The President and the Vital Center

Article excerpt

The president needs to advance an agenda for nonbureaucratic, activist government that can muster bipartisan support.

On the eve of the 1996 election, Washington opinion leaders shared a powerful consensus that Bill Clinton was about to win a second term with no real mandate for a particular course of action. He lacked, in their view, an internal compass to guide him in the absence of a future campaign.

Many Republicans appeared to believe their own campaign rhetoric about the outcome of congressional races determining "which Bill Clinton" would govern from the other end of Pennsylvania Avenue. Many traditional liberals nourished hope that a Democratic president, once freed from the constraints of electoral politics, would "rediscover his principles" and devote his second term to the vindication and expansion of New Deal and Great Society programs.

Continued Republican control of Congress and the personnel changes the president made after the elections effectively laid to rest both the hopes and fears that 1997 would feature a return to loud-and-proud liberalism in Washington. But conventional observers have continued to assert that the centrist message the president campaigned on--and has emphatically announced as the touchstone of his second administration--is a matter of crude positioning rather than firm principle.

Furthermore, many assume that the president's success in governing from the "vital center" depends entirely on the willingness of congressional Republicans and Democrats to forge policies that represent a split-the-difference compromise between their traditional liberal and conservative positions. In effect, many of the voices now calling for bipartisanship in Washington are implicitly asking policymakers in both parties to adopt the same unprincipled, crude positioning that they believe the president has successfully pursued.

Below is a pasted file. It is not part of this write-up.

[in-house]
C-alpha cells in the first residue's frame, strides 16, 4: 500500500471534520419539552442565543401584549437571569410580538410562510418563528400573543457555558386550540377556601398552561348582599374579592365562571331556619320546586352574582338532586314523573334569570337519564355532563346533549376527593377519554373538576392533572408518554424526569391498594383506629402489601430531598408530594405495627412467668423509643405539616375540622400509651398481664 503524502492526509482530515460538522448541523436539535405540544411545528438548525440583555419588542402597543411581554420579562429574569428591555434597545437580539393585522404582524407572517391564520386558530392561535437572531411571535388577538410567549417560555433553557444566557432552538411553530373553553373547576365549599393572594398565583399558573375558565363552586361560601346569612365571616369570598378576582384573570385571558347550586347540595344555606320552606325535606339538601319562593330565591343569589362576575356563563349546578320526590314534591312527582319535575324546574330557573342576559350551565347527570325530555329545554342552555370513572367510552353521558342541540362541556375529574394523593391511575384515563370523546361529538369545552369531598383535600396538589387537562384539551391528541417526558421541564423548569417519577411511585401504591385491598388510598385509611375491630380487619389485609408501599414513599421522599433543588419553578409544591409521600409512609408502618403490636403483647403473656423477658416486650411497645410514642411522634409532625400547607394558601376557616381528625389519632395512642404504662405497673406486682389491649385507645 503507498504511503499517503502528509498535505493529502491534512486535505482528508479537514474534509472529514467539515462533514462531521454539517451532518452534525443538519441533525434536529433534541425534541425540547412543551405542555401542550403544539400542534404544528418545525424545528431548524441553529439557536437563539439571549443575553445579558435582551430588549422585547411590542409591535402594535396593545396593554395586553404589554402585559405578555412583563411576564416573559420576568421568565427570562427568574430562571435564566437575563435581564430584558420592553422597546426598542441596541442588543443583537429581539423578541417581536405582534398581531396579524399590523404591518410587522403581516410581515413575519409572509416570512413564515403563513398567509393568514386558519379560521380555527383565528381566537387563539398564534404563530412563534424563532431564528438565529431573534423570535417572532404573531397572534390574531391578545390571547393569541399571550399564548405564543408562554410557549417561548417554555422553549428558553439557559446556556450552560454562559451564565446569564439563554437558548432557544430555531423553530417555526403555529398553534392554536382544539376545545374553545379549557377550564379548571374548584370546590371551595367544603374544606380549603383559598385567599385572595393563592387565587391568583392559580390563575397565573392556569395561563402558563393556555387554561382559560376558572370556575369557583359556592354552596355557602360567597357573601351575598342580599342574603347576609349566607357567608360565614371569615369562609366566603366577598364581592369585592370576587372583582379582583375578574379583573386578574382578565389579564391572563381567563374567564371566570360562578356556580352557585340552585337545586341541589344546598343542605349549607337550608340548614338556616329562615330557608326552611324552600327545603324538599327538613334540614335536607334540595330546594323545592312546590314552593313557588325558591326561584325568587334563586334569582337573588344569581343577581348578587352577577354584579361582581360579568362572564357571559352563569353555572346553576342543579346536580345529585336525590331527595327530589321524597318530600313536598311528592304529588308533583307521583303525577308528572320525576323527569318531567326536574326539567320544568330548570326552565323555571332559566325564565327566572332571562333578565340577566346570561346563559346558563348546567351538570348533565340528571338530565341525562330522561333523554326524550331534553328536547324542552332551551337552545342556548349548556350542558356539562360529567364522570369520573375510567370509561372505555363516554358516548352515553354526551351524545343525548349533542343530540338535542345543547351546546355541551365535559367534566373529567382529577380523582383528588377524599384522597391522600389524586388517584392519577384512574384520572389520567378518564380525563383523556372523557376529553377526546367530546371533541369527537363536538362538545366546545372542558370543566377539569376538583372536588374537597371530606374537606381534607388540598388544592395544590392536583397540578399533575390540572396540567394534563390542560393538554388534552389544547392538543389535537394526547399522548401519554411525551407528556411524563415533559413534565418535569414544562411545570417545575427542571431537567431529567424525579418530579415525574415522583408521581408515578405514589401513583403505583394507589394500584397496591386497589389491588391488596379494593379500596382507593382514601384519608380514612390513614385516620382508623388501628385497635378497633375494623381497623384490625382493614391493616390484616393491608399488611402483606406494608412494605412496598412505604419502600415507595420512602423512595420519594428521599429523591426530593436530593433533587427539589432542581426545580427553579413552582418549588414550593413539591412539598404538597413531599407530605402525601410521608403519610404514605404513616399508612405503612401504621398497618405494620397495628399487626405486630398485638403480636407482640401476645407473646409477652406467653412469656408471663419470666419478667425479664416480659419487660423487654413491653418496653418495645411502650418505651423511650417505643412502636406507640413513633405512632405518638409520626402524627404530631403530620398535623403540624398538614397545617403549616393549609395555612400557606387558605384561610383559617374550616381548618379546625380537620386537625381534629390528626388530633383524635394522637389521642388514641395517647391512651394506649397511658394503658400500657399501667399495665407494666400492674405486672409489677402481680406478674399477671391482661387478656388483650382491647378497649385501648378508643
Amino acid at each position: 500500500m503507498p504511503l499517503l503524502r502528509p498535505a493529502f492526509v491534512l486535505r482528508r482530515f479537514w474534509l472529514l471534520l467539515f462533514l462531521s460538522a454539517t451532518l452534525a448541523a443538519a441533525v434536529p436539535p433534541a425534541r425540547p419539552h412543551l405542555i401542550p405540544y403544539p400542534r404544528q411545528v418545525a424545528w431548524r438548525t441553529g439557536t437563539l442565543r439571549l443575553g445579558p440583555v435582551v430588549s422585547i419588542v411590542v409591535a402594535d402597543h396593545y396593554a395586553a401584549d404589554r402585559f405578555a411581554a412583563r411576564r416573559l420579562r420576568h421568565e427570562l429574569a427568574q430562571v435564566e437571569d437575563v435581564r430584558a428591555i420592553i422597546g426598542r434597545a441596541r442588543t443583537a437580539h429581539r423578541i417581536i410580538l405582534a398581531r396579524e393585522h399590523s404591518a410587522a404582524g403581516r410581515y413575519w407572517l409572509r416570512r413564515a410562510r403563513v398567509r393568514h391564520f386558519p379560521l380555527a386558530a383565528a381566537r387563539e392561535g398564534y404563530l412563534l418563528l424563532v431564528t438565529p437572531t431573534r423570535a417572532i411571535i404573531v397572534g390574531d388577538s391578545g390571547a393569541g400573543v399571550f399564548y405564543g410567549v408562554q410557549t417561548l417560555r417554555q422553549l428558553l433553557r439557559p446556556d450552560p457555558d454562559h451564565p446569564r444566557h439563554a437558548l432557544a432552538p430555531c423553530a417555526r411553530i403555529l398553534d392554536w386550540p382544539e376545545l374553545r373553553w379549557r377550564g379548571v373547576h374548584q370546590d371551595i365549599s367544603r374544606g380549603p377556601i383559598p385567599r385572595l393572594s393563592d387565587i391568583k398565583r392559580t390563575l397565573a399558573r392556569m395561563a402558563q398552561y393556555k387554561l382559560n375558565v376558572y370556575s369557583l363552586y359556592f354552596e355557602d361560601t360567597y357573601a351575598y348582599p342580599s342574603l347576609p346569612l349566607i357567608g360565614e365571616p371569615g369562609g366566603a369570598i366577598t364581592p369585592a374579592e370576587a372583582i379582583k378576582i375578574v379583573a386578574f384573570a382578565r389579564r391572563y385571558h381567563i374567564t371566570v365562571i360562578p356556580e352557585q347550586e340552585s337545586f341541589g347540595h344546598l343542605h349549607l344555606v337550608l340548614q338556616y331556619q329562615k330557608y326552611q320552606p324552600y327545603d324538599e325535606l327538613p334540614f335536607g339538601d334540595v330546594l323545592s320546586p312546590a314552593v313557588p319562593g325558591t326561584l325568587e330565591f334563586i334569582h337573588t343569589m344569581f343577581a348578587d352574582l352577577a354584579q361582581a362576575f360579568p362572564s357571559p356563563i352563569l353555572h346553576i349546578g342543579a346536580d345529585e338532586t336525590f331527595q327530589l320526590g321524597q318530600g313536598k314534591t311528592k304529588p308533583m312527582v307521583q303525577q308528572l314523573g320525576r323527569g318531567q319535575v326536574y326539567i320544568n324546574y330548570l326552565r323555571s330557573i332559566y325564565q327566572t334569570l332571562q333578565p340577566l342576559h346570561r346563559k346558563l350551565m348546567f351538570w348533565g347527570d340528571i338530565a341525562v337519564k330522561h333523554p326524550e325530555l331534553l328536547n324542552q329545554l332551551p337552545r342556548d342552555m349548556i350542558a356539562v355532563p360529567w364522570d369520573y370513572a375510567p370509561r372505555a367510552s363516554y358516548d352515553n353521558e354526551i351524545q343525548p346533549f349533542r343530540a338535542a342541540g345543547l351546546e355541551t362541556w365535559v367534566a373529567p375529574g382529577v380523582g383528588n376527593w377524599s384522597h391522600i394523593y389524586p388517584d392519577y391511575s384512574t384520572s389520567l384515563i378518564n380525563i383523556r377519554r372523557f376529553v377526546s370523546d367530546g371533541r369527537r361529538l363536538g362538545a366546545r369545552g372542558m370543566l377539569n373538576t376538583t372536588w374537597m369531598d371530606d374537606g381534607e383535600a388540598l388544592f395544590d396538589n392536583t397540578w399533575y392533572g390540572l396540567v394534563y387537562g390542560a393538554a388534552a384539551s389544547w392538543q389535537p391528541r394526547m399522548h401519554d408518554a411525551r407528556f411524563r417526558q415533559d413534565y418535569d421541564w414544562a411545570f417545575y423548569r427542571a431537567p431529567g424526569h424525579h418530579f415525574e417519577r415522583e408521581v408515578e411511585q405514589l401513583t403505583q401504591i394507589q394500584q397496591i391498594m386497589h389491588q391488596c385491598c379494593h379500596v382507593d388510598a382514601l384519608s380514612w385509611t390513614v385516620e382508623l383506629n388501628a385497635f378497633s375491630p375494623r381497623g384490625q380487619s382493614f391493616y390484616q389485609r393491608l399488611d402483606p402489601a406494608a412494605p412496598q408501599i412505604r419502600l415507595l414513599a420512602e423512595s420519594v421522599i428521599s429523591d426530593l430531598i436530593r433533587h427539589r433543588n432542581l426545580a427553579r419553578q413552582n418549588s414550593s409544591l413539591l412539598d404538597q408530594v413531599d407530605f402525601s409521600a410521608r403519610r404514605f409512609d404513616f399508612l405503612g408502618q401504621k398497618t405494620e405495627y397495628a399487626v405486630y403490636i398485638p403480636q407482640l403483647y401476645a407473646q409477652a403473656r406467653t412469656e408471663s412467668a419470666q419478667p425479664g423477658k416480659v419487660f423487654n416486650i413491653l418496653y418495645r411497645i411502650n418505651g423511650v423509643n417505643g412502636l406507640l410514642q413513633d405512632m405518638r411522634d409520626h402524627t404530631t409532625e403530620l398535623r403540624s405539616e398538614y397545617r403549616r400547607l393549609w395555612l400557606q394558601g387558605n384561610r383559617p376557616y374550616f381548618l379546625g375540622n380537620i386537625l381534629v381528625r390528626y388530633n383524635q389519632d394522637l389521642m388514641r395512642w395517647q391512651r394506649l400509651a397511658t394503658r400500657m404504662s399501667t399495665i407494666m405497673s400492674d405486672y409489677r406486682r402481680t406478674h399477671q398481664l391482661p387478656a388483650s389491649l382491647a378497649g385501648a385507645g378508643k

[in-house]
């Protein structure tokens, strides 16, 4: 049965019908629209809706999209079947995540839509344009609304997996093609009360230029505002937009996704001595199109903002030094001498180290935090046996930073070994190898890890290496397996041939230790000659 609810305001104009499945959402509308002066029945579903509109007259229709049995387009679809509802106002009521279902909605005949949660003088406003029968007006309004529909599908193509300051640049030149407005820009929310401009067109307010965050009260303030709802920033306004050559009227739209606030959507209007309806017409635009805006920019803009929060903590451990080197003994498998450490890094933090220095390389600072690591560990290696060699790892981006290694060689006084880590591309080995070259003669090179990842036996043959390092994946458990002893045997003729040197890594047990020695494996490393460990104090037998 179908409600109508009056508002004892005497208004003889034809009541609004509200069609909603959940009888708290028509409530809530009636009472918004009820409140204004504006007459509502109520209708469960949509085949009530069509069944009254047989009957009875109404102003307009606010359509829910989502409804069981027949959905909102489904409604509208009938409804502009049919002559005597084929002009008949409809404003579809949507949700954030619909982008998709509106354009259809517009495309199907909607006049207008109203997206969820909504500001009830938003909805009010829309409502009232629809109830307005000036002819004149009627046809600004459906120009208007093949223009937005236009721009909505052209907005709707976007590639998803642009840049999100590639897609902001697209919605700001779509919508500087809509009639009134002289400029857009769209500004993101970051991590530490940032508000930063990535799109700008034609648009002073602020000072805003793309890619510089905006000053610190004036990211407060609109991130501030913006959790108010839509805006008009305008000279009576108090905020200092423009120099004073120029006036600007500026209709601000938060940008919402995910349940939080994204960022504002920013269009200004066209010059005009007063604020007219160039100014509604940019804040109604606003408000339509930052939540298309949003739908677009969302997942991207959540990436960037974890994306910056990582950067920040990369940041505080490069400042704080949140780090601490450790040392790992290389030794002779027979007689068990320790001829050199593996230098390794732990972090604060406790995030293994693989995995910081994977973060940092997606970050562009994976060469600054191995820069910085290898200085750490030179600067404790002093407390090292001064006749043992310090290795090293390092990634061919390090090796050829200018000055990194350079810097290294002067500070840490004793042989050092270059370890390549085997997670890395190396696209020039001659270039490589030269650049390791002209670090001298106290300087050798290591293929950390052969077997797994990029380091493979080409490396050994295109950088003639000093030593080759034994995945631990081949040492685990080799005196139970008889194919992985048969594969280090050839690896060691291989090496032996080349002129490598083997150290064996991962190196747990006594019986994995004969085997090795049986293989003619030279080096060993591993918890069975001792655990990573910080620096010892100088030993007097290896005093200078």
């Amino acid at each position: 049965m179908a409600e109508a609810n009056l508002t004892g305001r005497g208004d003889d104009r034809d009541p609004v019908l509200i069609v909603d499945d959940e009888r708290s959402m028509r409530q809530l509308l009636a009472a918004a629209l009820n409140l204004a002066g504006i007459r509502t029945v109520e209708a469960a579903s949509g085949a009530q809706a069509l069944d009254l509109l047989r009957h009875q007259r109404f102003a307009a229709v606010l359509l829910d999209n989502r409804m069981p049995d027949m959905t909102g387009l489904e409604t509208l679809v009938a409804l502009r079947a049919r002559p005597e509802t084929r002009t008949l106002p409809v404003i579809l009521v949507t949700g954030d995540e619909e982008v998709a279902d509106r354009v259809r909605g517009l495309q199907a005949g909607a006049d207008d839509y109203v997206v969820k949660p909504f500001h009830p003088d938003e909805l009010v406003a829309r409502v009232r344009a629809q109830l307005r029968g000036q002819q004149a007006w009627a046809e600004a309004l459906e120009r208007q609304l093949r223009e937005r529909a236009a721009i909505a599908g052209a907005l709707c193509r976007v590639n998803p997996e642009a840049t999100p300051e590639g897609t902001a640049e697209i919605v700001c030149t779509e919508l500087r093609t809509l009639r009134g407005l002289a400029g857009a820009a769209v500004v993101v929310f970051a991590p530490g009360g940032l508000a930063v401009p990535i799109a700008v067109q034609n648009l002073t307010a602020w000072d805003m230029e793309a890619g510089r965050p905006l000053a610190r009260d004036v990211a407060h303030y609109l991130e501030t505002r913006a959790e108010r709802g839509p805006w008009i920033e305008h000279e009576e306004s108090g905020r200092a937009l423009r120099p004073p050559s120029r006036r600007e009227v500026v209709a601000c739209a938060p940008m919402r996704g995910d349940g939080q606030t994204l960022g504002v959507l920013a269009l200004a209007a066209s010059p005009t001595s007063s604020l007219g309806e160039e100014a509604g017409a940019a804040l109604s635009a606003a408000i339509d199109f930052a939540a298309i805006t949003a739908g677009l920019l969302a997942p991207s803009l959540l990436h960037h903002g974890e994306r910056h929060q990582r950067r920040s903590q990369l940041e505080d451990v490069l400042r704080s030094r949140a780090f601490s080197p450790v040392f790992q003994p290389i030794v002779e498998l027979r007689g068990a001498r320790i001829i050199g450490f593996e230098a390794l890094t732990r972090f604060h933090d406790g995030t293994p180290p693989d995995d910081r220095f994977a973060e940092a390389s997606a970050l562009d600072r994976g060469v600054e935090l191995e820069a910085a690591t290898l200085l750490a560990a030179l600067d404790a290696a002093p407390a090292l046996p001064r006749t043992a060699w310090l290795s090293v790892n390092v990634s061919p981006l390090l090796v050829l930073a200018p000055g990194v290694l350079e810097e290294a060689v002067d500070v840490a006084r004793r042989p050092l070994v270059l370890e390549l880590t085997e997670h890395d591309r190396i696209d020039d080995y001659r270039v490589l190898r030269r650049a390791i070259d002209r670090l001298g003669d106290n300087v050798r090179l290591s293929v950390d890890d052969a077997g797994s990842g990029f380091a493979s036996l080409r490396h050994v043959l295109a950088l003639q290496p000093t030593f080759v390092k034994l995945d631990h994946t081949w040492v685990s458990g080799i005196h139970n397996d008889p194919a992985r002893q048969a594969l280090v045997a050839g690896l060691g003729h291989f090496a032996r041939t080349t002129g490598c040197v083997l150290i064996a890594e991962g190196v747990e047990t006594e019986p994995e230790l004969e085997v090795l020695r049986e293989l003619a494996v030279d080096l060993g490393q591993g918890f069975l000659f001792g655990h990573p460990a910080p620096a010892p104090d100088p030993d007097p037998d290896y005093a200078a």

These assumptions arguably (and crucially) misjudge public opinion, the nature of the "vital center" in American politics, Clinton's record and current intentions, and the value of bipartisanship.

A mandate for an activist government

The 1996 vote expressed a sense of revulsion against traditional Left-Right partisanship in Washington. Voters demanded that both parties cooperate to make the federal government an instrument for addressing the nation's problems and helping them solve their own.

But they did not demand bipartisanship for the sake of bipartisanship--or some imaginary midpoint between traditional liberal and conservative positions.

In 1996, as in '92 and '94, voters sent the message that they want an entirely different style of governing in Washington: nonbureaucratic, activist government.

In electing Clinton in 1992, in chastising congressional Democrats in 1994, and in reelecting Clinton by a larger margin in 1996, swing voters have not been lurching from left to right to left again. As presidential pollster Mark Penn demonstrated in his postelection survey for the Democratic Leadership Council, the voters deciding the presidential election strongly rejected "big government" solutions to national problems. Just as strongly, the voters endorsed "smart government" activism, in which public resources are used in imaginative ways to equip Americans with the tools they need to deal with the problems of daily life.

That is why they responded positively to presidential proposals--almost universally derided in Washington as small-bore, symbolic measures--such as the V-chip, family medical leave, teen curfews, school uniforms, and tax credits for higher education and home purchases. And according to Penn, that is why they failed to give Democrats control of Congress, even as they expressed but limited enthusiasm for the Republican majority: Unlike Clinton, congressional Democrats were perceived as mired in an old-fashioned, tax-and-spend, big government mind-set.

Most traditional liberals and conservatives have a hard time discerning, much less embracing, the public's craving for nonbureaucratic, activist government. …